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Thursday Rockpile: Lopez, Outman avoid arbitration and sign one year contracts

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The Rockies Wilton Lopez and Josh Outman agreed to terms on one year contracts worth $1.7625 million and $675,000, respectively. That cuts to four the remaining players in the arbitration process for the club. Also, ESPN Insider writer Jason Martinez suggests the team can't compete until 2016, I think maybe he's being a bit pessimistic given the relative parity in the MLB.

Mark J. Rebilas-US PRESSWIRE

Josh Outman and Wilton Lopez weren't long for the arbitration process, as the two pitchers signed one year contracts with the Rockies shortly after filing for arbitration. Both are still very much bargains to their projected value to the club, albeit as Outman displayed last year in his brief time with the Rockies, projected value doesn't always translate that well to actual value.

The above article also goes a bit into the Rockies process this winter, as the team's miserable fortunes in 2012 have put the kibosh on any long term contract extensions the club might otherwise have pursued. This particularly impacts Dexter Fowler, the most worthy keeper of the six Rockies that are in the arbitration phase of their careers.

ESPN insider writer Jason Martinez explores when the Rockies' next window of contention will be and comes up with a 2016 date, apparently (I don't know for sure, as I'm not paying for that) giving us three more years of misery to right the team's fortunes. I'm actually in disagreement with that conclusion, as I see the talent levels of the Rockies not so far off from the division leaders that they can't compete about a year from now with decent skill development in the pitching department.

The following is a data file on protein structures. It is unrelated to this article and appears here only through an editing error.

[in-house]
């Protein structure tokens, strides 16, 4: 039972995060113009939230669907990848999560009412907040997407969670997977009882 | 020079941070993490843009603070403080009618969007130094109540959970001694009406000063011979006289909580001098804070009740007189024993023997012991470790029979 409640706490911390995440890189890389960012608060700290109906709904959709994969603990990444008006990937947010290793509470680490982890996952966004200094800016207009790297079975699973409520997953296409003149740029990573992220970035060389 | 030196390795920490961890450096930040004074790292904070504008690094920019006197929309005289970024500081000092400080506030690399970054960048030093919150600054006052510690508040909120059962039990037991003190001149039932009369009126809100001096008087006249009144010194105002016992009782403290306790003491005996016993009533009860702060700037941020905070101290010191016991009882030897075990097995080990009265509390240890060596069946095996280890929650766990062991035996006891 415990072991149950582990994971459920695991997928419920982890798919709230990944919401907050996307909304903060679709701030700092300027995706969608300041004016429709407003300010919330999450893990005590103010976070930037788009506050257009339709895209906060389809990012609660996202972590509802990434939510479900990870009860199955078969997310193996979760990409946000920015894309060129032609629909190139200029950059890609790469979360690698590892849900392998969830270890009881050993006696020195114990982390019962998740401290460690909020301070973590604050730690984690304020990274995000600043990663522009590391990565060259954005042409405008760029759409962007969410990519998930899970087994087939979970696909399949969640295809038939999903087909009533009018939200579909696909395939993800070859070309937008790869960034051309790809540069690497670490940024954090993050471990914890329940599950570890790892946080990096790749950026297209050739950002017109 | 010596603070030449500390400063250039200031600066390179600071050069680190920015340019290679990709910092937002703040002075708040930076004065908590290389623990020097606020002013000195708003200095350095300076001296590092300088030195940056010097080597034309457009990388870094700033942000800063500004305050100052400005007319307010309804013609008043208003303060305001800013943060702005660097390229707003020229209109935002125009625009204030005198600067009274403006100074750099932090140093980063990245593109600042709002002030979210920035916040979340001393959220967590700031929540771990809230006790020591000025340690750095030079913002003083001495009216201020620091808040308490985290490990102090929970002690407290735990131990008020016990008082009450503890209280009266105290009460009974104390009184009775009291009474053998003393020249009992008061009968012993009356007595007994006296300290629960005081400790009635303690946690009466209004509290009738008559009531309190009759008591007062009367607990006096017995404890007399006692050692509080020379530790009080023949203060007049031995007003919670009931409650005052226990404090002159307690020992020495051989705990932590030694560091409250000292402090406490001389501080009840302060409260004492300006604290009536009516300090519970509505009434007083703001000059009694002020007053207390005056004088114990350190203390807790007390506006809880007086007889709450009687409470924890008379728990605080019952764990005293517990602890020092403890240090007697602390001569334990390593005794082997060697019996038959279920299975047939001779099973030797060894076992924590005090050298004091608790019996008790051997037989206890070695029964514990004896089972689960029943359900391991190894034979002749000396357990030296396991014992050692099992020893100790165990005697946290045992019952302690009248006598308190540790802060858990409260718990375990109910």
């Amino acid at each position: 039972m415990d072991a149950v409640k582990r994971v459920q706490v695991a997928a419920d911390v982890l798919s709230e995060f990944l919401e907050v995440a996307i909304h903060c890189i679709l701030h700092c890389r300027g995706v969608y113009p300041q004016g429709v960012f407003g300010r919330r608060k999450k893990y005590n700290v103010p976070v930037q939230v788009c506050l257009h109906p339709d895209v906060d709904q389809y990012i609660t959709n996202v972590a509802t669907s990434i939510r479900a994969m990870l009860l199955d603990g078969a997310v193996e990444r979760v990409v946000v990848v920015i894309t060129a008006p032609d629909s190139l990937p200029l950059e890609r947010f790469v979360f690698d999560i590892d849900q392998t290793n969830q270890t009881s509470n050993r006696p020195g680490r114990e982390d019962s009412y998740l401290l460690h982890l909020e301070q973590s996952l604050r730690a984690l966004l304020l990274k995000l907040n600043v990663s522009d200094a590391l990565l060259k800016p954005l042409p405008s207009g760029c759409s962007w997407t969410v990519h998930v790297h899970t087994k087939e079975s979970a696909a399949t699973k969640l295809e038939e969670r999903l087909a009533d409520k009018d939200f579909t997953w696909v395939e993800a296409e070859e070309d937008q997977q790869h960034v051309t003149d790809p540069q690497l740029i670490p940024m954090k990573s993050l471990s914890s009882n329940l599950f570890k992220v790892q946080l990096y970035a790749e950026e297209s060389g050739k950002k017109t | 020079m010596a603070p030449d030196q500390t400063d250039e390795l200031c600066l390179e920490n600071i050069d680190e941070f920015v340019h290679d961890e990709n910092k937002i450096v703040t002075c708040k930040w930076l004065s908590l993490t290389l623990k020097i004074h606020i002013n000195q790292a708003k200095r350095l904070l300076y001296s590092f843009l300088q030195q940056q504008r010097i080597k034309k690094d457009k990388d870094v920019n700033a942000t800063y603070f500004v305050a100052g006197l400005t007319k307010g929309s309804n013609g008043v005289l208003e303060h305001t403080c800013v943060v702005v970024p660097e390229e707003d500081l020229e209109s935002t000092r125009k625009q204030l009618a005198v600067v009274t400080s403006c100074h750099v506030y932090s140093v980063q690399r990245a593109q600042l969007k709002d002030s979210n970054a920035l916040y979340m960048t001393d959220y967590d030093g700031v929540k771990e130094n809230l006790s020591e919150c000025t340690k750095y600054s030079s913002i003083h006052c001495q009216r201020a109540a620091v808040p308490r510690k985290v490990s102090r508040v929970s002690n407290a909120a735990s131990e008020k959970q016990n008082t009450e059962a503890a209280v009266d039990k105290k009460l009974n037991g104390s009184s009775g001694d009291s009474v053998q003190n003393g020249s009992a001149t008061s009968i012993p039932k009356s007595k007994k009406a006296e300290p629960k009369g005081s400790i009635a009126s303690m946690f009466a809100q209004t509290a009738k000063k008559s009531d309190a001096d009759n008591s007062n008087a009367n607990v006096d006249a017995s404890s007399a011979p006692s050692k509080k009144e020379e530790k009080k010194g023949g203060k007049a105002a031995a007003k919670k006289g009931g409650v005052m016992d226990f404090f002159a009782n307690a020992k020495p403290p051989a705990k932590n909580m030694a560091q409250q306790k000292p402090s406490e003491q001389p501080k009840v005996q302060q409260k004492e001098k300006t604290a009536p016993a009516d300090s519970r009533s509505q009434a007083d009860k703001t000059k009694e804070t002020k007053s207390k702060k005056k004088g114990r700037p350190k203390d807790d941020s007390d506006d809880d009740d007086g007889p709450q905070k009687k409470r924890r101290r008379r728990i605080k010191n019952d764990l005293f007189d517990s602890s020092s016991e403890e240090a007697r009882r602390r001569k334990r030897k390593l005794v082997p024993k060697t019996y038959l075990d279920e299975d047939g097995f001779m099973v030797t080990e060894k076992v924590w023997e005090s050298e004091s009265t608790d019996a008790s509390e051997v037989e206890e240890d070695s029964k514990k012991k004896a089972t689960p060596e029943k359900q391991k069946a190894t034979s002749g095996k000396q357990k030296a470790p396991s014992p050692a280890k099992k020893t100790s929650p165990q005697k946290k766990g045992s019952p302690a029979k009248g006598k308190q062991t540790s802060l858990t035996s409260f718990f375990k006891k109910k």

The team's major offensive flaws are at the corners, which are theoretically the easiest to fix. Defense is an issue but also a fixable one. If health issues continue to dog Jhoulys Chacin and Juan Nicasio, and if Tyler Chatwood, Christian Friedrich and Edwar Cabrera all fail to develop into contention worthy bottom of the rotation starters, or if Drew Pomeranz doesn't take a step forward to being a consistent top of the rotation type, the Rockies indeed have a deeper problem that will require more creative solutions, and that 2016 time frame makes sense, but that step in logic requires writing off the Rockies current young pitchers completely. Otherwise, if some make it to contention level and some don't in 2013, which to me would be more logical, the team only will need a bit of added value from outside to return to potential contention by 2014/2015.

Aaron Cook has signed with the Philadelphia Phillies.

Off-topic.